Digital Recycling: questioning obsolescence


The ACM’s Digital Recycling Program is a pilot project started in January 2012 that aims to improve access to online communication and technologies for older adults with limited mobility and resources. Our research seeks to intervene in an era where social isolation and poverty among older adults is on the rise in Montreal (FGM Vital Signs 2010). While innovations in technology have created new and easier ways to communicate and socialize online, the costs of accessing these technologies are unaffordable for many older adults. By redistributing discarded technologies from university campuses to community organizations serving older adults, we aim to bridge this accessibility gap and reduce technological waste.

We are now in the process of refurbishing older communications technologies for use by community organizations in Montreal, such as the Atwater Library and Computer Centre.

Projected Outcomes
• Facilitates seniors’ use of communication
• Reduces technology waste
• Fosters intergenerational connections between
the university and the greater community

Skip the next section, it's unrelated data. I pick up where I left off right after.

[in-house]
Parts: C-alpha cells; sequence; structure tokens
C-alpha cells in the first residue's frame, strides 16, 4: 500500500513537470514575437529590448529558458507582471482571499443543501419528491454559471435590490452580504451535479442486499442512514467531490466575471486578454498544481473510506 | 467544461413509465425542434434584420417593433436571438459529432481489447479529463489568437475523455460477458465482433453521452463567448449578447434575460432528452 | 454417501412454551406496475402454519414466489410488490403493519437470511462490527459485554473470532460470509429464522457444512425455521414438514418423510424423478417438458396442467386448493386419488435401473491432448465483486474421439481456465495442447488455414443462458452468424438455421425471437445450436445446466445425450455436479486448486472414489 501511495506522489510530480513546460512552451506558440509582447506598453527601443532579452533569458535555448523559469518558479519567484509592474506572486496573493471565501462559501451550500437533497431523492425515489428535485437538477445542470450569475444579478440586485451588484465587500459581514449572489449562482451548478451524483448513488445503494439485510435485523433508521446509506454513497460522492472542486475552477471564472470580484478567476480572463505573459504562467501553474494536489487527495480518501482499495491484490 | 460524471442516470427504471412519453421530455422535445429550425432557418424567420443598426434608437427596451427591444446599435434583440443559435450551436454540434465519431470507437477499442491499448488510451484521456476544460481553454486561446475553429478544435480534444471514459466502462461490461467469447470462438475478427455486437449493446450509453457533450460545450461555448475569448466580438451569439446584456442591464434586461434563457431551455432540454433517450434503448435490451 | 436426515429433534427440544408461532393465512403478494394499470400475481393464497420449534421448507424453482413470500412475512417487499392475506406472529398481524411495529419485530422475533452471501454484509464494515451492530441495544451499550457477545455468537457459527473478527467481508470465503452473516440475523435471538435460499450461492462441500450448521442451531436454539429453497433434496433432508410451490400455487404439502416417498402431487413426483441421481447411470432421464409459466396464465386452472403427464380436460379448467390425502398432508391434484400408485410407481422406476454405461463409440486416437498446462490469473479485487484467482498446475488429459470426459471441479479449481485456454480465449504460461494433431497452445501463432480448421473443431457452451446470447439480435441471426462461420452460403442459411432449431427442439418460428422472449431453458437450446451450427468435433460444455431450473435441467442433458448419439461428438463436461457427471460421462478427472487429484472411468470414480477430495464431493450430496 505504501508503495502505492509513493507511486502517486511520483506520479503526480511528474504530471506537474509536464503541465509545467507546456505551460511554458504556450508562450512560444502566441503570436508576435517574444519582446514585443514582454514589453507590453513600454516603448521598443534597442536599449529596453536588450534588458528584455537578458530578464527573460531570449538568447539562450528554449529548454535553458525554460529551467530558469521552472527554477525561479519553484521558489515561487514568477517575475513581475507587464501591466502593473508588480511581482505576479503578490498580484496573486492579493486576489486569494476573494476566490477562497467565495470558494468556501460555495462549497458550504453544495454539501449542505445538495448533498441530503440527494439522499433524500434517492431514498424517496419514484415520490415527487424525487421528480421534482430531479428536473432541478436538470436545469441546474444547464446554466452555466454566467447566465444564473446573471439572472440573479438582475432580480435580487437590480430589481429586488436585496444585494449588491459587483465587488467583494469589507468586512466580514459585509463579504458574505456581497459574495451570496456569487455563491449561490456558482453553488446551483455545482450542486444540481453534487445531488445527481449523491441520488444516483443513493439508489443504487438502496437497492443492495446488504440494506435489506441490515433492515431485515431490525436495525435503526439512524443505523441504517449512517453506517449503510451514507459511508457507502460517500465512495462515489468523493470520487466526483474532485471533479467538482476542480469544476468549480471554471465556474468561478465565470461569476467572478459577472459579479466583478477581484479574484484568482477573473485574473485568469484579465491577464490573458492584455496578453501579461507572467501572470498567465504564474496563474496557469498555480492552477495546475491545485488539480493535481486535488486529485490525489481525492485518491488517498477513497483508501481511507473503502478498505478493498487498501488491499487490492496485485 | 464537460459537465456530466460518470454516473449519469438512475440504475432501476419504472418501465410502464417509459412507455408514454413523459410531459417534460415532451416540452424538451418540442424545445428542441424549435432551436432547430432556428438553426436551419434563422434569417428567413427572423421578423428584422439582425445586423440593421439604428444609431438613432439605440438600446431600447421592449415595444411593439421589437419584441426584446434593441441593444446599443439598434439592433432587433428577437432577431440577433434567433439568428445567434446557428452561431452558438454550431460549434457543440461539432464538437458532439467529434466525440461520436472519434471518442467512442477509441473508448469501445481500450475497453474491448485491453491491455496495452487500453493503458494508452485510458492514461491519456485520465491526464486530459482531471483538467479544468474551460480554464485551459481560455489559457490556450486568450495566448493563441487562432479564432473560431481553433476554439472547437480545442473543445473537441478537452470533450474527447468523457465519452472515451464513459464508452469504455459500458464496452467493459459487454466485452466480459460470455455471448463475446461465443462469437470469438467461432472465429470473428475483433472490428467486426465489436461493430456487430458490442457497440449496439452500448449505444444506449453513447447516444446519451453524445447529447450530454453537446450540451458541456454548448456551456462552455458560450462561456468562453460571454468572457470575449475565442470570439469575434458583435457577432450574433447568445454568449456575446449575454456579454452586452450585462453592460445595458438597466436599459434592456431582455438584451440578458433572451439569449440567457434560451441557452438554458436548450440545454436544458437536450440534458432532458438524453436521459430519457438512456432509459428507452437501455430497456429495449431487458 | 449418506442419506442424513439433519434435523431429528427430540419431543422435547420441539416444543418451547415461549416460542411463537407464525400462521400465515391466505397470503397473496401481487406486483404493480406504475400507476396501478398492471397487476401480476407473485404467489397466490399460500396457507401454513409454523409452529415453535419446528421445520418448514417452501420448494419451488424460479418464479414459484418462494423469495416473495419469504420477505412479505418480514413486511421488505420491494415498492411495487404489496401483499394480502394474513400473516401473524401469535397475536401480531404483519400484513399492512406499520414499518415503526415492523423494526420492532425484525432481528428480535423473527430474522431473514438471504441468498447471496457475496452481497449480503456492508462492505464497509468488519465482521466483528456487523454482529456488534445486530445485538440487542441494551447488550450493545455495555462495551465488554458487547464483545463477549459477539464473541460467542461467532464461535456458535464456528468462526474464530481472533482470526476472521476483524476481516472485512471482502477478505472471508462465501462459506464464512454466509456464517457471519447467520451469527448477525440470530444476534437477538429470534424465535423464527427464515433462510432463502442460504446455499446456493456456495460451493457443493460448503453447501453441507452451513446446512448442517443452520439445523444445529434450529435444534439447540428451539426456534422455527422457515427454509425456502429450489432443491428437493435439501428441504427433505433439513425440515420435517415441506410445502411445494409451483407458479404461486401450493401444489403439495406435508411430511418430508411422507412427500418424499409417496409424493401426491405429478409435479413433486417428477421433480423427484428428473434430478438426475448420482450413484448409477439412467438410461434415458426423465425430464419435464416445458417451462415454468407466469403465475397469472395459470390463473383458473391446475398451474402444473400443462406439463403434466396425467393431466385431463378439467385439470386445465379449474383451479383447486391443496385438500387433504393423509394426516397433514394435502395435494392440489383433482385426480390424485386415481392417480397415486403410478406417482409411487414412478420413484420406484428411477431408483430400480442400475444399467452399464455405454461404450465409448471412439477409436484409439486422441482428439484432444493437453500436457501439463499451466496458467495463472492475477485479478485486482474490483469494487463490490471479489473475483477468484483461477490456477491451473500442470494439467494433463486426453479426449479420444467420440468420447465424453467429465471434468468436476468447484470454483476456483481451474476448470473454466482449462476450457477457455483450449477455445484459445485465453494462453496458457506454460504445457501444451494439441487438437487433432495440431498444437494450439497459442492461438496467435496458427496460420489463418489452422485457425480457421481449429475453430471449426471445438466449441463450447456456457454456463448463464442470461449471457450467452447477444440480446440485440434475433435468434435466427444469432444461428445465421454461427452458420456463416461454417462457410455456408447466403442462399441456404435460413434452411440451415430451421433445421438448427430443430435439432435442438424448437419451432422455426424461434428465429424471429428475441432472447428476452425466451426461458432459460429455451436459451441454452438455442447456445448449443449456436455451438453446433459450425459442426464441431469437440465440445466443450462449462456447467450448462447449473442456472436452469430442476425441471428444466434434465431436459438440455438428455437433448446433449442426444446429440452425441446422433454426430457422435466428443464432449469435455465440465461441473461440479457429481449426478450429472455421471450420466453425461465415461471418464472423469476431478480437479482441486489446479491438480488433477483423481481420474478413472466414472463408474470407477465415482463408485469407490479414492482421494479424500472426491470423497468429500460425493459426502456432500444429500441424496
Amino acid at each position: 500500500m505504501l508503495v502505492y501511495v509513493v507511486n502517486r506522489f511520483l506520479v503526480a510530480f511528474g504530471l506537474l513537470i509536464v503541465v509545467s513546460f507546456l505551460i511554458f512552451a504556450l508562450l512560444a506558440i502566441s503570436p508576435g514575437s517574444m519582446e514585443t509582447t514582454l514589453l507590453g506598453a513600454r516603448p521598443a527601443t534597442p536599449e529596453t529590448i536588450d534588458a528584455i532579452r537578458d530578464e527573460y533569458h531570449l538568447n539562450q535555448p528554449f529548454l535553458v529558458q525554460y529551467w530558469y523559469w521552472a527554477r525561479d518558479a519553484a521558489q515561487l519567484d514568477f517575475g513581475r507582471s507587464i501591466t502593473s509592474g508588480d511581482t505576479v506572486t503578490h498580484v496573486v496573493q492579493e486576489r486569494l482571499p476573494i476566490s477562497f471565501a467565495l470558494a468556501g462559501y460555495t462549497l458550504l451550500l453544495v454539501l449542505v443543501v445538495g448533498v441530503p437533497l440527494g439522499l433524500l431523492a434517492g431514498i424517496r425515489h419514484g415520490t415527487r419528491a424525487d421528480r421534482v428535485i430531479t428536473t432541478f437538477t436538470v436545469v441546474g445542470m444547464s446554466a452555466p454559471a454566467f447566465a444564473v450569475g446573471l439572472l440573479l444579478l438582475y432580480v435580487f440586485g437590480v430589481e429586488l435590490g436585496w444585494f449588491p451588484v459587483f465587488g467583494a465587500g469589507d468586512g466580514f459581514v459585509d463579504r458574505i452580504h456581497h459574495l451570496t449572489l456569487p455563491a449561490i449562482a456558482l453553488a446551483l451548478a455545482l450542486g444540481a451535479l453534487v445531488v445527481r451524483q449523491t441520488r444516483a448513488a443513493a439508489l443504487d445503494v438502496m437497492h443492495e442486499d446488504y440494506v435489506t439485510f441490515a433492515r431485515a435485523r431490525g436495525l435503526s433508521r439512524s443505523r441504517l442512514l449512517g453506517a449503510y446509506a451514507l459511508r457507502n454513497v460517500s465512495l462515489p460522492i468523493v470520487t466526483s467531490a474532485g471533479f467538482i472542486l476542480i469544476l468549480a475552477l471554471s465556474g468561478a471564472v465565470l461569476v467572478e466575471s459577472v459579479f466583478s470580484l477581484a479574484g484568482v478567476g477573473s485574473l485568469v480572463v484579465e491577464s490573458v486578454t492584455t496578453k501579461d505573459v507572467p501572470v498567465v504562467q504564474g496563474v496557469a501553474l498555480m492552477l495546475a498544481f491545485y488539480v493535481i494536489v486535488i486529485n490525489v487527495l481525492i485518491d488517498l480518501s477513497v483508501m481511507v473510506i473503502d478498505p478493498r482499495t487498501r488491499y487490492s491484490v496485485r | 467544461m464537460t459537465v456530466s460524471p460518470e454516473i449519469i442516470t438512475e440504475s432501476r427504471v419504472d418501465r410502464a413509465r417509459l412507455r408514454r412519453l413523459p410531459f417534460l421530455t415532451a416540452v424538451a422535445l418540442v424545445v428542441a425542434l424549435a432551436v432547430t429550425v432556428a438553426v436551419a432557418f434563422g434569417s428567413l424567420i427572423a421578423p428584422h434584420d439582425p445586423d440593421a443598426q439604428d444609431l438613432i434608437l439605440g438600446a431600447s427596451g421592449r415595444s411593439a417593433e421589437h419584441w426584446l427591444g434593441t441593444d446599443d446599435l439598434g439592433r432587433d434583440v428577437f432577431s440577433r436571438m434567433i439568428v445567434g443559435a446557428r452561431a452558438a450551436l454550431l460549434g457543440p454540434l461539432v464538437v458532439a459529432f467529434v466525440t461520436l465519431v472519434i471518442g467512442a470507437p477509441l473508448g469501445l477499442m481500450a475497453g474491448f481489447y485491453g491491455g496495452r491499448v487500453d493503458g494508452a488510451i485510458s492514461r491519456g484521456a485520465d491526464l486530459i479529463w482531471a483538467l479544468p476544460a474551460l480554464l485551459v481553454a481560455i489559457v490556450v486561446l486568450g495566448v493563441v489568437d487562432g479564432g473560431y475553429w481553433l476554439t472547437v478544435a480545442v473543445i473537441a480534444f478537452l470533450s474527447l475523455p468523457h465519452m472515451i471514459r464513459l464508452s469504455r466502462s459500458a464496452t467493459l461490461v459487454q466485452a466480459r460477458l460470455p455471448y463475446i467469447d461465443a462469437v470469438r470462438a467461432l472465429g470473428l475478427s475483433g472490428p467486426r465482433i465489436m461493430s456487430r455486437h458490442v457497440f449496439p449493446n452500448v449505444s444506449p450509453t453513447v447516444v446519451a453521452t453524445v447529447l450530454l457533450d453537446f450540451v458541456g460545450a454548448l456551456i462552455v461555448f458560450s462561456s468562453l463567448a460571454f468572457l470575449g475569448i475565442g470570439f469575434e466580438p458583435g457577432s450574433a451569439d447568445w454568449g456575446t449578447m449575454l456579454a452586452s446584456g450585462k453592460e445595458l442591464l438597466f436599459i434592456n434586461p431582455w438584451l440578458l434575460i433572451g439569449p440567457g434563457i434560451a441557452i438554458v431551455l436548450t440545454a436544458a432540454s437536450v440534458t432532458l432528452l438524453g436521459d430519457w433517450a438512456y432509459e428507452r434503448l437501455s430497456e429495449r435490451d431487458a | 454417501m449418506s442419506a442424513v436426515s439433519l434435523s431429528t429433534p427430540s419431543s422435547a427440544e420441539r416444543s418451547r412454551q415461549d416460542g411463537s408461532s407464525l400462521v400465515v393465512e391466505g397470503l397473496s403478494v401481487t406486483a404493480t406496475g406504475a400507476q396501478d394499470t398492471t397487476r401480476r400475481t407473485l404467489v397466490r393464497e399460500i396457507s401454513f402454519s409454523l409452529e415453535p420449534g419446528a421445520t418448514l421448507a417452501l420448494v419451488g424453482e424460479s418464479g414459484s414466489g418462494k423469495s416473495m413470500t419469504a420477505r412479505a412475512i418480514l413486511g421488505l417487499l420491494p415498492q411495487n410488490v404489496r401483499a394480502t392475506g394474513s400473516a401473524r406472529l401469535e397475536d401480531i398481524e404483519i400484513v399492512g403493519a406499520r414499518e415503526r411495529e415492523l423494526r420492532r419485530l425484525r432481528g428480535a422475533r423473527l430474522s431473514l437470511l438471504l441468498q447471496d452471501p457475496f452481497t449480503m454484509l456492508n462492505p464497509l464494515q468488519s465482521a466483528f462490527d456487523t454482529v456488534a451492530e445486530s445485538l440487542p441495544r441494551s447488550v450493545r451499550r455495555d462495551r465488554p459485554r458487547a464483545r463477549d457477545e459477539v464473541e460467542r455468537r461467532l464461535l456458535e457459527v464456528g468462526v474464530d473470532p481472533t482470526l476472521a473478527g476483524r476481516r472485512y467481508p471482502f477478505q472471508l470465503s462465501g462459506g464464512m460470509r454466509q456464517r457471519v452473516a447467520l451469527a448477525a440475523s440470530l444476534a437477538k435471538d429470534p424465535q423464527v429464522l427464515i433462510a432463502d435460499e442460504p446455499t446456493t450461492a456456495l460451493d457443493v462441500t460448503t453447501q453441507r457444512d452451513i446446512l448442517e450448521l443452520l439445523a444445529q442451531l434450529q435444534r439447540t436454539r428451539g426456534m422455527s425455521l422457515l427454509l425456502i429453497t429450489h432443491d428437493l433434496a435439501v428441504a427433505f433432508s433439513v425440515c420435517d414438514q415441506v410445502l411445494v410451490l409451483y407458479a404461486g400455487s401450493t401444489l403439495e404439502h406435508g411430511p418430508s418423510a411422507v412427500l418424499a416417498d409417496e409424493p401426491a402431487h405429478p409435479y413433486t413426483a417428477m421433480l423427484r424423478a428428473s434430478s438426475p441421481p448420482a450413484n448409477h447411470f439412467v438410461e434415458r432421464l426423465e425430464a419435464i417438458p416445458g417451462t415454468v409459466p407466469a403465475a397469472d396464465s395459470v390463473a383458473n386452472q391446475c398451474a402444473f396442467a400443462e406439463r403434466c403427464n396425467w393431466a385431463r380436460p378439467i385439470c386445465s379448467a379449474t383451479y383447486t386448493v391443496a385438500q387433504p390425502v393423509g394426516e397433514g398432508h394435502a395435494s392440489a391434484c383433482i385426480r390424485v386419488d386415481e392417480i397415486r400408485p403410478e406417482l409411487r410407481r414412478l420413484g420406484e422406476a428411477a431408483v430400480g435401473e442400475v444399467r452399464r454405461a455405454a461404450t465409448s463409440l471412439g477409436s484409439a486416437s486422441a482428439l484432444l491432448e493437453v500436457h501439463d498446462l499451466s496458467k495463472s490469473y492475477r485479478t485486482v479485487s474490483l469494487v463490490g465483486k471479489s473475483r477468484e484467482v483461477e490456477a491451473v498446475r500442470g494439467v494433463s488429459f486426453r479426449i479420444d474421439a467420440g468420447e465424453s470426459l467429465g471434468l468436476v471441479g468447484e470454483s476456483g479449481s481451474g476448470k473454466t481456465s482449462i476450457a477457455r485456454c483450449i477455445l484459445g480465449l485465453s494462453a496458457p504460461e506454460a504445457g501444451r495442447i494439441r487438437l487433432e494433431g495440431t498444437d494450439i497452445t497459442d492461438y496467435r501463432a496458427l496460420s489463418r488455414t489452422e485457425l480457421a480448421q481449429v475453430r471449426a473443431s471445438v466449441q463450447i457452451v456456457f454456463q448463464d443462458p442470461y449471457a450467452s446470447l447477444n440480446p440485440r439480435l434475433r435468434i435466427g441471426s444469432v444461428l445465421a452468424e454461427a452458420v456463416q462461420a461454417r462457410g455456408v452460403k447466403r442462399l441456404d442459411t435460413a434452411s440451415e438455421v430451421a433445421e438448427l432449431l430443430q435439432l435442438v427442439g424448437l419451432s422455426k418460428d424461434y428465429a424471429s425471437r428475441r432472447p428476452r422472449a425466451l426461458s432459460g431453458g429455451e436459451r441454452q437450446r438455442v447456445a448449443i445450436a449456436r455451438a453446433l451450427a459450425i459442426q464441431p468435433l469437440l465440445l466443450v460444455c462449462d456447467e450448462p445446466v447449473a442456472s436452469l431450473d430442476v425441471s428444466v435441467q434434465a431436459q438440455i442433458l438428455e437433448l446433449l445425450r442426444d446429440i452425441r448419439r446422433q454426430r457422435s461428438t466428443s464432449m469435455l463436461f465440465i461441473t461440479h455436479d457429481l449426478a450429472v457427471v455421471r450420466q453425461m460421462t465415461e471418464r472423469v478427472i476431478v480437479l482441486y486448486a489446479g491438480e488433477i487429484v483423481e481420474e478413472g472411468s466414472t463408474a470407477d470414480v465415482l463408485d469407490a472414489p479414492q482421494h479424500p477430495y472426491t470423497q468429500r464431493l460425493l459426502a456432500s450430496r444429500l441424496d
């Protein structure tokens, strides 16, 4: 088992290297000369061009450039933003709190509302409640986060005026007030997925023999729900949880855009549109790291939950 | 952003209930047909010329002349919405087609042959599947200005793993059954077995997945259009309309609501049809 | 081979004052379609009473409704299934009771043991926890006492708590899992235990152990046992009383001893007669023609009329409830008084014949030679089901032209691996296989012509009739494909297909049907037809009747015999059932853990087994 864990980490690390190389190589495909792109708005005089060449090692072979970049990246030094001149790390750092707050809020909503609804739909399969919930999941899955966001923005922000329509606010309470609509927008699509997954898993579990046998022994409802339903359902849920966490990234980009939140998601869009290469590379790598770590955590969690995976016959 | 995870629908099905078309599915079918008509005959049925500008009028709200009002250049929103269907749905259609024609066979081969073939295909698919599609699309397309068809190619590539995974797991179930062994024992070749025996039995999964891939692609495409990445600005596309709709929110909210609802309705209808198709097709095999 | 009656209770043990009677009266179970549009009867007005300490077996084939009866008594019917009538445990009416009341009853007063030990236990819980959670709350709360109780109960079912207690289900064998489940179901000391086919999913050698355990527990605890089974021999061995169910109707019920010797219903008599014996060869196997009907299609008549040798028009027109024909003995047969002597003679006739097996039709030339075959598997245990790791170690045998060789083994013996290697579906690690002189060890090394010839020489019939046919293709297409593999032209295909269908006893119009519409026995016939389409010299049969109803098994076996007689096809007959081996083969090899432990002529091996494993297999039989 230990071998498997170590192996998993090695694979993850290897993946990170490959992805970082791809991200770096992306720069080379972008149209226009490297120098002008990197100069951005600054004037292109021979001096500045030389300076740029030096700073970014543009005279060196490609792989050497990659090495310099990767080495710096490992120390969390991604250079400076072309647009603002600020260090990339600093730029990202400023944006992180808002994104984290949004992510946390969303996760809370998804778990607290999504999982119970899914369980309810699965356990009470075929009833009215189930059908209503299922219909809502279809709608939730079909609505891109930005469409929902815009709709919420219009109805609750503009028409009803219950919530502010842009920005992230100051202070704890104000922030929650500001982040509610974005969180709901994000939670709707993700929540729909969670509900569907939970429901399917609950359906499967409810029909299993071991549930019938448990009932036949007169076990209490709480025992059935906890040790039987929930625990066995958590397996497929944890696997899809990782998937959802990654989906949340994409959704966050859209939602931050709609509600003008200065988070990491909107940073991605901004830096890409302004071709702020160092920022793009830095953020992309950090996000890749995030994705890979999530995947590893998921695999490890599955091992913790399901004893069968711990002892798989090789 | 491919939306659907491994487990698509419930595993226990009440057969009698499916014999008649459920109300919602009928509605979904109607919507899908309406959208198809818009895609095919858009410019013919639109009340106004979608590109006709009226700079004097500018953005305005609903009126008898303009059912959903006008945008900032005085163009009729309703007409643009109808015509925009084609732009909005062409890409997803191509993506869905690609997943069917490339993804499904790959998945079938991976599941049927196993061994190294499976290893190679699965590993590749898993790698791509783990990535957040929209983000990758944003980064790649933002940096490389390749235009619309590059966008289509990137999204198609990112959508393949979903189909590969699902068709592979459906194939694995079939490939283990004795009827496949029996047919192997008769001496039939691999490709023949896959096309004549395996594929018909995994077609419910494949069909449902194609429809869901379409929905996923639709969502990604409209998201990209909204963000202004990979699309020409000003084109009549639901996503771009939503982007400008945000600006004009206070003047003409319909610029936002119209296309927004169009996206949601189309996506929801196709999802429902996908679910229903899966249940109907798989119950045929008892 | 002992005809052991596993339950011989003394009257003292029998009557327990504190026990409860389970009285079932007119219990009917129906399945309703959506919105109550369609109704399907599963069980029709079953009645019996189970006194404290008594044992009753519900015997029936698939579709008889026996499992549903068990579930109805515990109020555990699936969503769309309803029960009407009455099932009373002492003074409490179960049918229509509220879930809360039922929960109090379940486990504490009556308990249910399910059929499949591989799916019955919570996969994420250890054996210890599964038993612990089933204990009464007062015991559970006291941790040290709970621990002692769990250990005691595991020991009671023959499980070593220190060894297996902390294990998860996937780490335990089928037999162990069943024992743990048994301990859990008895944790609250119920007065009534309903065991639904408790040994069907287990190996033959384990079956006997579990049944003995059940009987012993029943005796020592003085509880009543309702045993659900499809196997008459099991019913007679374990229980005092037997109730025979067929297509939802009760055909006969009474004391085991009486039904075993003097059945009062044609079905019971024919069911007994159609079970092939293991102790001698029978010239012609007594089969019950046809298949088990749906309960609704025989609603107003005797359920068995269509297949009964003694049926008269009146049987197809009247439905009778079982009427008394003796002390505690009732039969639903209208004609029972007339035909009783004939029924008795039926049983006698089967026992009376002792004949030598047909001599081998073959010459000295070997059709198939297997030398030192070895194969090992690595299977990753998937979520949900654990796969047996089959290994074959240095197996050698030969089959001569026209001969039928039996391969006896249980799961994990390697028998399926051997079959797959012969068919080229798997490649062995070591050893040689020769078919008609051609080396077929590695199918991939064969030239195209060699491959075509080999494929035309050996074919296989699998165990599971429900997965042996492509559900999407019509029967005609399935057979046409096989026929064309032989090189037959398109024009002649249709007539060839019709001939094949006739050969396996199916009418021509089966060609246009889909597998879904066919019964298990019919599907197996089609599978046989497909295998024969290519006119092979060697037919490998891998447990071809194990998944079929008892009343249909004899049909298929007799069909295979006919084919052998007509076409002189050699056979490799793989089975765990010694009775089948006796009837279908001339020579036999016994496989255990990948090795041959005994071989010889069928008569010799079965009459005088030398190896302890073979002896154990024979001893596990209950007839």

• Addresses a gap in access to technologies

We receive voluntary donations equipment from university offices, laboratories and individual staff members. We then assess these items for damage and compatibility,
and provide repairs and replacement parts if necessary. Refurbished equipment, including scanners, laptops and other communications technologies, is then provided to community groups, along with start-up training and
workshops as needed.

Initial Outcomes
We have already received two laptops, eight scanners, and a mini-projector for refurbishment and re-use. So far, we have provided Montreal’s Atwater Library and
Computer Centre with two scanners for use in seniors’ workshops, as well as a laptop for use by a senior facilitating visits and workshops seniors’ residences and community organizations. We have also provided a digital video camera for use by
RECAA, a community group providing education around issues of elder abuse.


Kim Sawchuk, Arwen Fleming (Concordia); Beth Symansky (ALCC)